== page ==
Why Is The Media Whitewashing Jackson?

By Annie Chen, Sophomore Editor

On August 29, 1958, the King of Pop was born.

Right from the start, Michael Jackson was in Jackson 5, a singing group with his siblings: Jackie, Tito, Jermaine, and Marlo. From there, he became the Michael Jackson: one of the most major icons of black culture to date.

And now, almost a decade after his death, the world decides to cast a white man to play Michael Jackson in a movie.

The man who conducted Michael Jackson’s autopsy, Dr. Christopher Rogers, confirmed that Michael Jackson had both vitiligo and lupus erythematosus, despite other conspiracy theories. Vitiligo is a condition “in which the pigment is lost from areas of the skin, causing whitish patches, often with no clear cause.” Both Jackson’s vitiligo and lupus erythematosus caused the white patches that arose on his skin.

However, Jackson, for the majority of his career, covered up his vitiligo with makeup, just like a black actor could have done to portray Michael.

Bleaching is a treatment that is often used for vitiligo. Despite other arguments, there is psychological evidence that shows that Michael Jackson did not bleach his skin to “whitewash” himself.

Jackson was harshly abused by his father in his youth while he was in the Jackson 5. Jackson described his father beating him by “throwing him against the wall as hard as he could…  [losing] his temper. [Jackson remembered] hearing [his] mother scream, ‘Joey you’re going to kill him! Stop it, you’re going to kill him’”.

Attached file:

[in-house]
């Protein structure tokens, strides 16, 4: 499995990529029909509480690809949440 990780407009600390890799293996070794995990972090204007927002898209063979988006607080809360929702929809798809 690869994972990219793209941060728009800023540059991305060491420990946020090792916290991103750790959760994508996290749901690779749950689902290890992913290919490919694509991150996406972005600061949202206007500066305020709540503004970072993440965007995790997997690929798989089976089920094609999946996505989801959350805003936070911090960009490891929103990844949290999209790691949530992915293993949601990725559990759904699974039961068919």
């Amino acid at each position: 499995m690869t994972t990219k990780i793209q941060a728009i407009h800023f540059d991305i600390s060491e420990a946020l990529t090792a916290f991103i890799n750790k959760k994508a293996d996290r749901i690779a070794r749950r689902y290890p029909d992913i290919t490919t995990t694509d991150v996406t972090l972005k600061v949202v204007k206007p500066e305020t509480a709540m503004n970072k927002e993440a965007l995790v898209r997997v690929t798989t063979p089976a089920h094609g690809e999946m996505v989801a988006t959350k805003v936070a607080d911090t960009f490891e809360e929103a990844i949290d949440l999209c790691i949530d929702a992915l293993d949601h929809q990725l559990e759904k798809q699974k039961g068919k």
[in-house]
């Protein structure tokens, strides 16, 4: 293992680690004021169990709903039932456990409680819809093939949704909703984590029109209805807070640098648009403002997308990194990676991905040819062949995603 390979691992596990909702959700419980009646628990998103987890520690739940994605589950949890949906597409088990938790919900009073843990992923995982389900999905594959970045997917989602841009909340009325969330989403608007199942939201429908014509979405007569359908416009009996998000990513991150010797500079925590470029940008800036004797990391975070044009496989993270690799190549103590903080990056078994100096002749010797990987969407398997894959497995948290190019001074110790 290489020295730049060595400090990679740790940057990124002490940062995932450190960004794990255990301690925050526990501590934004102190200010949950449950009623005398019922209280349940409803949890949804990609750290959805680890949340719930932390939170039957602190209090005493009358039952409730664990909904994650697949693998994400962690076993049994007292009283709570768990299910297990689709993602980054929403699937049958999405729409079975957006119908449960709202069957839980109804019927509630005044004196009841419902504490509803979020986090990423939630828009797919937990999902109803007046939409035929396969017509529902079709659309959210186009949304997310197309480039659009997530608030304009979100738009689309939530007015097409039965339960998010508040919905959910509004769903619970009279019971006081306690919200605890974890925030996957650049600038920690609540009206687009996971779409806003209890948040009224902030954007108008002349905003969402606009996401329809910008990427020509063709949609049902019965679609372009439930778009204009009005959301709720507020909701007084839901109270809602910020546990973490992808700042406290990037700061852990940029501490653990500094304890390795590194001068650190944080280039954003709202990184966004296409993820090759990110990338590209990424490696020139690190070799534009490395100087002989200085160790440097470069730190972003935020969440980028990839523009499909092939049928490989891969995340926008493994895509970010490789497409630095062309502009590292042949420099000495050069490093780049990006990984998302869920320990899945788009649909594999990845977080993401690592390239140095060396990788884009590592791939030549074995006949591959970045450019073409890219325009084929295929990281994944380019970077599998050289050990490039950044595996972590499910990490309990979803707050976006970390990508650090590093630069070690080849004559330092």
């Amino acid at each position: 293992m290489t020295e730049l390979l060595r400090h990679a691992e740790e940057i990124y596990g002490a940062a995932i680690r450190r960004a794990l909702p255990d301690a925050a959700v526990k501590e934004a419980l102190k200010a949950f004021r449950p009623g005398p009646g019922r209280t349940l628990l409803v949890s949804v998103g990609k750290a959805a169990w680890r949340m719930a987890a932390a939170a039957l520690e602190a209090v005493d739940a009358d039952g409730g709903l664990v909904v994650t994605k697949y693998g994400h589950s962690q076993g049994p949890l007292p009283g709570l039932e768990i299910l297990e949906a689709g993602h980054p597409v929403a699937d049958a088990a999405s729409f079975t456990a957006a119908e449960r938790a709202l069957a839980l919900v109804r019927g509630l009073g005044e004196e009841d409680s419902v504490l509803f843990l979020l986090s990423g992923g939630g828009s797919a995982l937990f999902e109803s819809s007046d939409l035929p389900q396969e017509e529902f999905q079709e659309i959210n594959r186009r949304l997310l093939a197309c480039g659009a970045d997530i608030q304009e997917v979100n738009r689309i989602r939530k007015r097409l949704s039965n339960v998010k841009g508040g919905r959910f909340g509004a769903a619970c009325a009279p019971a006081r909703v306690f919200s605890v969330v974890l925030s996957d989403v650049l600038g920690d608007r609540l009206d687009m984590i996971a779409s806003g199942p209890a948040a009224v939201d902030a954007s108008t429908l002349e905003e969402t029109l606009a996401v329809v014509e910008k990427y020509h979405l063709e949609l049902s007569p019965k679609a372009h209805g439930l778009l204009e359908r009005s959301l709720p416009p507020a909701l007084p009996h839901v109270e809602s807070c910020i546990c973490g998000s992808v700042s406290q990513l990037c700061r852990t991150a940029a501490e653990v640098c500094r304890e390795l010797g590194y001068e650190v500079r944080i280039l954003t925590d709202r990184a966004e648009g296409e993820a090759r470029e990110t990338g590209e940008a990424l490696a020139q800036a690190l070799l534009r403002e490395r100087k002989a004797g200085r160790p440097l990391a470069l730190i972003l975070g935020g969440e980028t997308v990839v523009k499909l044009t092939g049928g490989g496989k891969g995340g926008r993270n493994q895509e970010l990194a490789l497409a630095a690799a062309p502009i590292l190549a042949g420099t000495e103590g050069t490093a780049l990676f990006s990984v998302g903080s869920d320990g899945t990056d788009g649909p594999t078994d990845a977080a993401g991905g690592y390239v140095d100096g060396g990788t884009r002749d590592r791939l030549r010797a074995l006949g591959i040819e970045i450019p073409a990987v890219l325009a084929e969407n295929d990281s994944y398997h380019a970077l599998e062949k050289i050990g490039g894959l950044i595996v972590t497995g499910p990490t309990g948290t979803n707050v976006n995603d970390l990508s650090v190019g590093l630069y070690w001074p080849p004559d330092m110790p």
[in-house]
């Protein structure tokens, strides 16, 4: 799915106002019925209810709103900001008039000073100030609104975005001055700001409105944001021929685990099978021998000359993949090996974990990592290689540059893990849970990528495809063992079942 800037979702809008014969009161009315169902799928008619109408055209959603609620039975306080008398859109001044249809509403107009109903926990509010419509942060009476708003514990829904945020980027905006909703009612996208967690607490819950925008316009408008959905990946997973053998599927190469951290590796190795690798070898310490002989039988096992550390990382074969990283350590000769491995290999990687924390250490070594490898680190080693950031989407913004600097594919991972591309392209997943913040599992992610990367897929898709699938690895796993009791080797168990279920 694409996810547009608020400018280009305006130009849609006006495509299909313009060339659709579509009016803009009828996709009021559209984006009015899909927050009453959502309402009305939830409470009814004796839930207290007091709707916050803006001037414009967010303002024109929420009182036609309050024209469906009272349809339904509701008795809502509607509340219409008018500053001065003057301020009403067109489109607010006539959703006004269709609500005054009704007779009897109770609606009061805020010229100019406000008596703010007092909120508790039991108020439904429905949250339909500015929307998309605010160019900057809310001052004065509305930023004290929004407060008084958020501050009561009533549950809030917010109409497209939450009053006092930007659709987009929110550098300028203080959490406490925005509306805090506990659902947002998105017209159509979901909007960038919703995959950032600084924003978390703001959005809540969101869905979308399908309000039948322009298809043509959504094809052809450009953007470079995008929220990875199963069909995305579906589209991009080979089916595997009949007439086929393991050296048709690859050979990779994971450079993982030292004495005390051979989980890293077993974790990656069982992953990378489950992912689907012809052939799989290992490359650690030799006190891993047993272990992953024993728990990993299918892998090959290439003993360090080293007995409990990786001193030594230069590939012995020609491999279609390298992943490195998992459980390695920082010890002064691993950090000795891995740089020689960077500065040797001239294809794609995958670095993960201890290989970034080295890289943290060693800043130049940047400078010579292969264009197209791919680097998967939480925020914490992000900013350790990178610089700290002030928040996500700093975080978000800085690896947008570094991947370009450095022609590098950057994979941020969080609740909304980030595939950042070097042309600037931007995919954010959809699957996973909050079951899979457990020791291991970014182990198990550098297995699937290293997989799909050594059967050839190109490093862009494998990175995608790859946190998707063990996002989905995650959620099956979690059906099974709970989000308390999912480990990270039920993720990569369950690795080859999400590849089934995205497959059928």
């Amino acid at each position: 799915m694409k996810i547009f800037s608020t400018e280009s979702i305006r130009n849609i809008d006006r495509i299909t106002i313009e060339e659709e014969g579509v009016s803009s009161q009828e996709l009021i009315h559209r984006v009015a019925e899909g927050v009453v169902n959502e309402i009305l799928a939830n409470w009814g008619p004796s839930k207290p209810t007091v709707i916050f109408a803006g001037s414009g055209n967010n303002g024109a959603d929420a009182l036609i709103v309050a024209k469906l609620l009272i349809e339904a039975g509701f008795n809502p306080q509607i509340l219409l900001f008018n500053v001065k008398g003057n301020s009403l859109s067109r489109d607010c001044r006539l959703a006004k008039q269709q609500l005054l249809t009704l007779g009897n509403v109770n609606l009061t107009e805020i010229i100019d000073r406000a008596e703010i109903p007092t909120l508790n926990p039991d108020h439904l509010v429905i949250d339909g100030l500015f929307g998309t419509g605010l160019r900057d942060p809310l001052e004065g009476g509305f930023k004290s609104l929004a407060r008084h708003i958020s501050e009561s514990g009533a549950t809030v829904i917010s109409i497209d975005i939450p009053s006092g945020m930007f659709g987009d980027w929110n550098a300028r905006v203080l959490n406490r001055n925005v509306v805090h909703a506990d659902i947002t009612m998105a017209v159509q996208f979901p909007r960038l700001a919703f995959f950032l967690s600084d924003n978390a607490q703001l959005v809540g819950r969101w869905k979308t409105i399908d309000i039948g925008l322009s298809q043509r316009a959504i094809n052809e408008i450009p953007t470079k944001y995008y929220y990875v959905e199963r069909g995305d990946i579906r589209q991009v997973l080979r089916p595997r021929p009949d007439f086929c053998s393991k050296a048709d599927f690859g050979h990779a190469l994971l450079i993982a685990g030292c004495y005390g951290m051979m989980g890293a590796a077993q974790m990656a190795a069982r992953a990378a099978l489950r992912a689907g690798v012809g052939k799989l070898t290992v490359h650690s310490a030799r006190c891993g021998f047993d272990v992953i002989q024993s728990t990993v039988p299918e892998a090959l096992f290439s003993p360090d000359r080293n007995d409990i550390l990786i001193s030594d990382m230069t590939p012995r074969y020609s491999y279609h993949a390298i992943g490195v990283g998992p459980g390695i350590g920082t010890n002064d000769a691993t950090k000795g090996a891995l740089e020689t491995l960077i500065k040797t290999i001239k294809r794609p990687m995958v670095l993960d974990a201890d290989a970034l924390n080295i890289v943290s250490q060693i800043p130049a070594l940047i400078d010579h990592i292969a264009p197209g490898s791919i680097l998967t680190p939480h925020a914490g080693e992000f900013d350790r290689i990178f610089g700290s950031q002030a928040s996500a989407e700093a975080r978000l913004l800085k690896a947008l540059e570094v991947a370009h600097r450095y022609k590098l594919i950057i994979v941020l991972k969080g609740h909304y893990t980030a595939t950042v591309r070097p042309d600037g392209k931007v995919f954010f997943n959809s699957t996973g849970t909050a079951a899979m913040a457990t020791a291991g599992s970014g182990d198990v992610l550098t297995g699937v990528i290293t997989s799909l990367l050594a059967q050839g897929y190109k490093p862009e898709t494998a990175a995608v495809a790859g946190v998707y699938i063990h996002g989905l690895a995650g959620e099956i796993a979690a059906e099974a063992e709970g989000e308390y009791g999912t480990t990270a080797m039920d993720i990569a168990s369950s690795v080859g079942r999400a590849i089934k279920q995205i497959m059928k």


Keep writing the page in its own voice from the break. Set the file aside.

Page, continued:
Although even in his youth Jackson was producing successful music, his father still beat him, traumatizing him for the rest of his life. People recall Jackson getting plastic surgery as a result of this trauma, he would look in the mirror and see his father– and he did anything he could to rid himself of that image. His nose in particular reminded him of his father.

Claiming that Michael Jackson attempted to “whitewash” himself is not only an insult to the black community, but also to abuse victims.

There has been another controversy in which a black actor, Idris Elba, was considered “too street” to play James Bond in a new movie. And this brings up another point, actually.

Honestly, a lot of people aren’t grasping the fact that Michael Jackson was a real person, with real problems, and a real life. He wasn’t a cartoon character, or a plot device in the next James Bond movie.

No matter how far his vitiligo went, no matter how “white” he became, he was a real, black man.

People would freak out if a black man were cast to play Stephen Hawking in an autobiography. Why? Because Stephen Hawking is a white man.

In a social society where there is little to no diversity within the Hollywood media, depriving the black culture of their coveted symbol is an act of unspeakable disrespect. Not only is it disrespect to an entire group of people, but to Michael Jackson himself, a man who said in an interview that he didn’t even want to be played by a white man in the media.